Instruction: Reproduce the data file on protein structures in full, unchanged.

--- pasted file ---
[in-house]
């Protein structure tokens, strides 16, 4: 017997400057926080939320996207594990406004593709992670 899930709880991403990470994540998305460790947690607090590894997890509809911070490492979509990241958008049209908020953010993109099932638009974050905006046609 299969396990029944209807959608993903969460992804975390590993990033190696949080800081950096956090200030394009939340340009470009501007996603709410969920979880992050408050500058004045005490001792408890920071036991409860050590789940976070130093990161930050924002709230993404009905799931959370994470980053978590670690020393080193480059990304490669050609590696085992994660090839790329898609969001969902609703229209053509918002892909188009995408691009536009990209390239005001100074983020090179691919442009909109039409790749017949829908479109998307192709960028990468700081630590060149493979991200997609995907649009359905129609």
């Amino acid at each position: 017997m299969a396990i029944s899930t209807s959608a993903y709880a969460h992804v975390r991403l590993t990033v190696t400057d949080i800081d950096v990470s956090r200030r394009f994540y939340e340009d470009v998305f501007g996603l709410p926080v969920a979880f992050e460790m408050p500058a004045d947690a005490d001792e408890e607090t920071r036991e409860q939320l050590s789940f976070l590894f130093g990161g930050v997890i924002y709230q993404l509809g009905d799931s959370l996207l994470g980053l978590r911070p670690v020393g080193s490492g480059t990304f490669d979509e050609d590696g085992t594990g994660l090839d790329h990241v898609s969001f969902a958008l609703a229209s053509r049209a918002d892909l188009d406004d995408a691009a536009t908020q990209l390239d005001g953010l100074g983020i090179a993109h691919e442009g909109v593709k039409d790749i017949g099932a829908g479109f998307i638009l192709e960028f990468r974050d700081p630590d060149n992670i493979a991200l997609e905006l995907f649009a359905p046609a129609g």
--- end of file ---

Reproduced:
[in-house]
């Protein structure tokens, strides 16, 4: 017997400057926080939320996207594990406004593709992670 899930709880991403990470994540998305460790947690607090590894997890509809911070490492979509990241958008049209908020953010993109099932638009974050905006046609 299969396990029944209807959608993903969460992804975390590993990033190696949080800081950096956090200030394009939340340009470009501007996603709410969920979880992050408050500058004045005490001792408890920071036991409860050590789940976070130093990161930050924002709230993404009905799931959370994470980053978590670690020393080193480059990304490669050609590696085992994660090839790329898609969001969902609703229209053509918002892909188009995408691009536009990209390239005001100074983020090179691919442009909109039409790749017949829908479109998307192709960028990468700081630590060149493979991200997609995907649009359905129609």
């Amino acid at each position: 017997m299969a396990i029944s899930t209807s959608a993903y709880a969460h992804v975390r991403l590993t990033v190696t400057d949080i800081d950096v990470s956090r200030r394009f994540y939340e340009d470009v998305f501007g996603l709410p926080v969920a979880f992050e460790m408050p500058a004045d947690a005490d001792e408890e607090t920071r036991e409860q939320l050590s789940f976070l590894f130093g990161g930050v997890i924002y709230q993404l509809g009905d799931s959370l996207l994470g980053l978590r911070p670690v020393g080193s490492g480059t990304f490669d979509e050609d590696g085992t594990g994660l090839d790329h990241v898609s969001f969902a958008l609703a229209s053509r049209a918002d892909l188009d406004d995408a691009a536009t908020q990209l390239d005001g953010l100074g983020i090179a993109h691919e442009g909109v593709k039409d790749i017949g099932a829908g479109f998307i638009l192709e960028f990468r974050d700081p630590d060149n992670i493979a991200l997609e905006l995907f649009a359905p046609a129609g």